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Published January 5, 2023 | Published
Journal Article Open

An approximate line attractor in the hypothalamus encodes an aggressive state


The hypothalamus regulates innate social behaviors, including mating and aggression. These behaviors can be evoked by optogenetic stimulation of specific neuronal subpopulations within MPOA and VMHvl, respectively. Here, we perform dynamical systems modeling of population neuronal activity in these nuclei during social behaviors. In VMHvl, unsupervised analysis identified a dominant dimension of neural activity with a large time constant (>50 s), generating an approximate line attractor in neural state space. Progression of the neural trajectory along this attractor was correlated with an escalation of agonistic behavior, suggesting that it may encode a scalable state of aggressiveness. Consistent with this, individual differences in the magnitude of the integration dimension time constant were strongly correlated with differences in aggressiveness. In contrast, approximate line attractors were not observed in MPOA during mating; instead, neurons with fast dynamics were tuned to specific actions. Thus, different hypothalamic nuclei employ distinct neural population codes to represent similar social behaviors.

Additional Information

Attribution 4.0 International (CC BY 4.0). We thank H. Inagaki and L.F. Abbott for critical feedback on this manuscript, C. Chiu for laboratory management, G. Mancuso for administrative assistance, and members of the Anderson and Kennedy labs for helpful comments on this project. A.N. is supported by a National Science Scholarship from the Agency for Science, Technology and Research, Singapore. D.J.A. is an investigator of the Howard Hughes Medical Institute. A.K. is supported by NIH R00MH117264. This work was supported in part by NIH grants NS123916, MH1223612, and MH070053 to D.J.A. The content is solely the responsibility of the authors and does not necessarily represent the official views of the National Institutes of Health. We support inclusive, diverse, and equitable conduct of research. We acknowledge that this research was conducted at Caltech, which is located on the unceded land of the Indigenous Tongva people. Author contributions. D.J.A., A.K., S.G., M.J.S., and A.N. conceived of the project. A.N., A.K., and D.J.A. wrote the manuscript, with input from T.K., B.Y., and S.W.L. A.K. performed the clustering analysis of single neurons and A.N. performed all dynamical system modeling. The authors declare no competing interests. Inclusion and diversity. One or more of the authors of this paper self-identifies as an underrepresented ethnic minority in their field of research or within their geographical location. While citing references scientifically relevant for this work, we also actively worked to promote gender balance in our reference list. Data and code availability: • Source data used in this paper will be shared by the lead contact upon request. • Code used for analyses in this paper is available in the following repositories: https://github.com/lindermanlab/ssm and https://github.com/DJALab/VMHvl_MPOA_dynamics • Any additional information required to reanalyze the data reported in this paper is available from the lead contact upon request.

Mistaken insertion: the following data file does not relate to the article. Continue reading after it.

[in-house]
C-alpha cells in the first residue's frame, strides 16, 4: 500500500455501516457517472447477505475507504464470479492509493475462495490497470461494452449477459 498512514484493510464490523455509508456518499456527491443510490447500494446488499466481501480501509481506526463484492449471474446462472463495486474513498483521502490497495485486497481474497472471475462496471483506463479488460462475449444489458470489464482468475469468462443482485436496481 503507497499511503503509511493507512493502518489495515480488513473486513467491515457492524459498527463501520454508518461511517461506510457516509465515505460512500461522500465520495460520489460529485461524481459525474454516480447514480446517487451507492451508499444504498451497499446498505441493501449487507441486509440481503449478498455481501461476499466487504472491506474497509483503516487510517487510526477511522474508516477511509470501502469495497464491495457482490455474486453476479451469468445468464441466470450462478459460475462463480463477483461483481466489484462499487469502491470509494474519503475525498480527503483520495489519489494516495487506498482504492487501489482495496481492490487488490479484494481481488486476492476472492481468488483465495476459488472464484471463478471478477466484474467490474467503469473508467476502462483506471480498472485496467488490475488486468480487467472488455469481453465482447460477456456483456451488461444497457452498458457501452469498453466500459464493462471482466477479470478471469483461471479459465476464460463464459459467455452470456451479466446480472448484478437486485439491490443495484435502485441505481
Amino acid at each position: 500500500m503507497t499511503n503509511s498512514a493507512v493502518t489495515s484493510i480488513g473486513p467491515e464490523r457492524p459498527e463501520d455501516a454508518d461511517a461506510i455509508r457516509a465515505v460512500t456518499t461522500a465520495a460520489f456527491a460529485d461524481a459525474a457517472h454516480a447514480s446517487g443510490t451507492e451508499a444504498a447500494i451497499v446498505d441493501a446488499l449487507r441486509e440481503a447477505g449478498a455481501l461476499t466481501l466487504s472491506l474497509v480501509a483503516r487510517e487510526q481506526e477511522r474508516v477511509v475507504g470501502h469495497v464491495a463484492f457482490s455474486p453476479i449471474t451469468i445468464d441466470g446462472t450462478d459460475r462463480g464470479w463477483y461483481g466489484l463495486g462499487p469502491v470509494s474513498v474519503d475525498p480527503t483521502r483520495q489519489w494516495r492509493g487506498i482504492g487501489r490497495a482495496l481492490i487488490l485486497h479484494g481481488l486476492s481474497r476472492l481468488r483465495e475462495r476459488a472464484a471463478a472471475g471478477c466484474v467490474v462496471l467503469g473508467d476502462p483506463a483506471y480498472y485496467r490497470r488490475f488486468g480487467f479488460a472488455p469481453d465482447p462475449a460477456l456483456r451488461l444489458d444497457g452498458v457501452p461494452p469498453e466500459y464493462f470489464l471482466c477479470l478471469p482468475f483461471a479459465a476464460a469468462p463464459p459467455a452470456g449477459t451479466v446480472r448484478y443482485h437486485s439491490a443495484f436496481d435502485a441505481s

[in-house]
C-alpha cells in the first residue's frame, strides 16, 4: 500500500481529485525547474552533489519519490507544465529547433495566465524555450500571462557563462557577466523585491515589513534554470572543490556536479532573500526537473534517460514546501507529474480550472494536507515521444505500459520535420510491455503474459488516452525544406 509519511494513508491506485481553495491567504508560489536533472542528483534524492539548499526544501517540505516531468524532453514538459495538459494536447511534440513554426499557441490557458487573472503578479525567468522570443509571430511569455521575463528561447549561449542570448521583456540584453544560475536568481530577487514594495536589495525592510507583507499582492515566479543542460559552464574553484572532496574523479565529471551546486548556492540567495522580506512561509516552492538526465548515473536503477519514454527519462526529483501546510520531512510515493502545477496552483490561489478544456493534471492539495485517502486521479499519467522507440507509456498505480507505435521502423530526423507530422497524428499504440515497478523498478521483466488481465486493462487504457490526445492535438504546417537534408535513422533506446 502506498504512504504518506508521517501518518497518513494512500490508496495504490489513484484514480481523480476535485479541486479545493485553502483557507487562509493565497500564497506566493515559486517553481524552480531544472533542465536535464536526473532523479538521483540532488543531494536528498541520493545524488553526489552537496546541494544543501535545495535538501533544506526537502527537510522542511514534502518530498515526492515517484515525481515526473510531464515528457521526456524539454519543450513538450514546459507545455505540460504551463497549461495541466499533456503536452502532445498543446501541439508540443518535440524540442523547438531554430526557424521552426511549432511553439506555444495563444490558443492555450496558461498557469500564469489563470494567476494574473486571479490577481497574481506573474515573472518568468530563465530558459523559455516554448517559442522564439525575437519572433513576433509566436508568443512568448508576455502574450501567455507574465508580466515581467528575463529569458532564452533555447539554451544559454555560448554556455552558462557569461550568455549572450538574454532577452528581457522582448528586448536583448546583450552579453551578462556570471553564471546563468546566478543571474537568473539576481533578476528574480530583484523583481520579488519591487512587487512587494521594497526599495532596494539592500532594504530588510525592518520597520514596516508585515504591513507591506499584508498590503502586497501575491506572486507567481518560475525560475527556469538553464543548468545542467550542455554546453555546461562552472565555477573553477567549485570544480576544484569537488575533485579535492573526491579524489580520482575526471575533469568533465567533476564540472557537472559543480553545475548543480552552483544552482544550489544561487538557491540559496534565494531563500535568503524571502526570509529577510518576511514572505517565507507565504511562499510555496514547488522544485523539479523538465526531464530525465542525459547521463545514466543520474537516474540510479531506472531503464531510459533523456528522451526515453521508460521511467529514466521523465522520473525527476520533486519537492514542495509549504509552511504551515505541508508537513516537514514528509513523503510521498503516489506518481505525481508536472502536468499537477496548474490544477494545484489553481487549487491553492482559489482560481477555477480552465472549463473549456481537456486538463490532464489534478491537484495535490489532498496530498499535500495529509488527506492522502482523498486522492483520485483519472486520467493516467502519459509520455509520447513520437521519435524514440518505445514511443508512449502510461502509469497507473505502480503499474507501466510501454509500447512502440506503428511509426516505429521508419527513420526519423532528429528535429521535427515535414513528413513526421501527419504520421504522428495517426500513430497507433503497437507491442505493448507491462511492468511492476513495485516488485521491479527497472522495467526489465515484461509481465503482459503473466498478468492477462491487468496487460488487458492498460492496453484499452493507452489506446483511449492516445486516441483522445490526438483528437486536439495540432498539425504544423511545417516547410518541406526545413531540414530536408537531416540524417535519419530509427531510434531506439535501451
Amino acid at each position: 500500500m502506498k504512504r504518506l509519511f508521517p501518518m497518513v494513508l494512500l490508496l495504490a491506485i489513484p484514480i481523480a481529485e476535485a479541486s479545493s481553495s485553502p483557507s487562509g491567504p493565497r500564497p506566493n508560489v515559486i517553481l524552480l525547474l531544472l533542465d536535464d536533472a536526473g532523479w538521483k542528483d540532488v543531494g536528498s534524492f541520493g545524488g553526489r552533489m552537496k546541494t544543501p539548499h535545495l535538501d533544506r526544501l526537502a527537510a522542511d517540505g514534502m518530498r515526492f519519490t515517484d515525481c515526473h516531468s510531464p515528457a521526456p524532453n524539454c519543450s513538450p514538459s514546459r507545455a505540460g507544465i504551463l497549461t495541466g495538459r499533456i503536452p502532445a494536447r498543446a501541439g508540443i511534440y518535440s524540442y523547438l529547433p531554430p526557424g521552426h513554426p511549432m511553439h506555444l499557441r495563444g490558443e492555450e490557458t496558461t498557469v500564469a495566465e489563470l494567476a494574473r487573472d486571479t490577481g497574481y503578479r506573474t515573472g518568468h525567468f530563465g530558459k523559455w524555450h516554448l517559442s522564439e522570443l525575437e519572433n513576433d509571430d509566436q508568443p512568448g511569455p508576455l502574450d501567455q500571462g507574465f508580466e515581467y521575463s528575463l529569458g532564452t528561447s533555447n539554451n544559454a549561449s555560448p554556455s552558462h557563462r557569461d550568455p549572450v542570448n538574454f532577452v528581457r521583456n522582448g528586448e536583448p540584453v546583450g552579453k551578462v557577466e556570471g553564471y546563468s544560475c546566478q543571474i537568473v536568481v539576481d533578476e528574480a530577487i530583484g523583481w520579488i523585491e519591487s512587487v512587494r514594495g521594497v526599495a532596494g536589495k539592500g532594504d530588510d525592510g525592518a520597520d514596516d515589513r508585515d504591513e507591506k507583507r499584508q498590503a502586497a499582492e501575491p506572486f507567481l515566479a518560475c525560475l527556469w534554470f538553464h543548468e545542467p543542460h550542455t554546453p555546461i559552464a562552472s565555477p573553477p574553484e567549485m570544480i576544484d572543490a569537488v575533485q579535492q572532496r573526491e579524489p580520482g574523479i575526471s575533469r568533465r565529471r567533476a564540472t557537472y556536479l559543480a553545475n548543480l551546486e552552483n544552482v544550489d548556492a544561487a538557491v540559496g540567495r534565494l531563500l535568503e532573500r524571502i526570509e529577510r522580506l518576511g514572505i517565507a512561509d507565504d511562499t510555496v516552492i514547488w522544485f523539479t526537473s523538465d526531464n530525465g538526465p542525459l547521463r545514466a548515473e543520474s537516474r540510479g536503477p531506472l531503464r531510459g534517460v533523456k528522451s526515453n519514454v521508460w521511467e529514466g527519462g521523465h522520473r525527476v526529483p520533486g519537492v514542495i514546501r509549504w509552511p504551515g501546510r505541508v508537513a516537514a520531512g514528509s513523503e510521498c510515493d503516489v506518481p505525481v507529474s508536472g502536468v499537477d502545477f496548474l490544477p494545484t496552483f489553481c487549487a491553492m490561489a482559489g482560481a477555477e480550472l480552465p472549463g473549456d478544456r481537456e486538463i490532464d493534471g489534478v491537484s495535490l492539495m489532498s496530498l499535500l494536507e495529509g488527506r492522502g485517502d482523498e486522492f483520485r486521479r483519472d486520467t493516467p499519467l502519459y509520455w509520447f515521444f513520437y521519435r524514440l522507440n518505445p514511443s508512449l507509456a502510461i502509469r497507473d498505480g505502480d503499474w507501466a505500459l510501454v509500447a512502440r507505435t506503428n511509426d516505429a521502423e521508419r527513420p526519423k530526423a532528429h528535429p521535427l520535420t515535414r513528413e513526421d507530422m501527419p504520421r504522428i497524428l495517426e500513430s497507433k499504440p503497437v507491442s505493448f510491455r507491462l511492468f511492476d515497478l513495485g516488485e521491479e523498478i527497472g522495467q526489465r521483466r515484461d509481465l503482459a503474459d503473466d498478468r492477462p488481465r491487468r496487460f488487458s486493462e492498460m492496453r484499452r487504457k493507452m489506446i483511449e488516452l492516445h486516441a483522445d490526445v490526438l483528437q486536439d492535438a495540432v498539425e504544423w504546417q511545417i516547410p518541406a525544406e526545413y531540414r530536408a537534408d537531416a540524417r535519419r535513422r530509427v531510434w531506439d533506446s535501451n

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August 22, 2023
December 22, 2023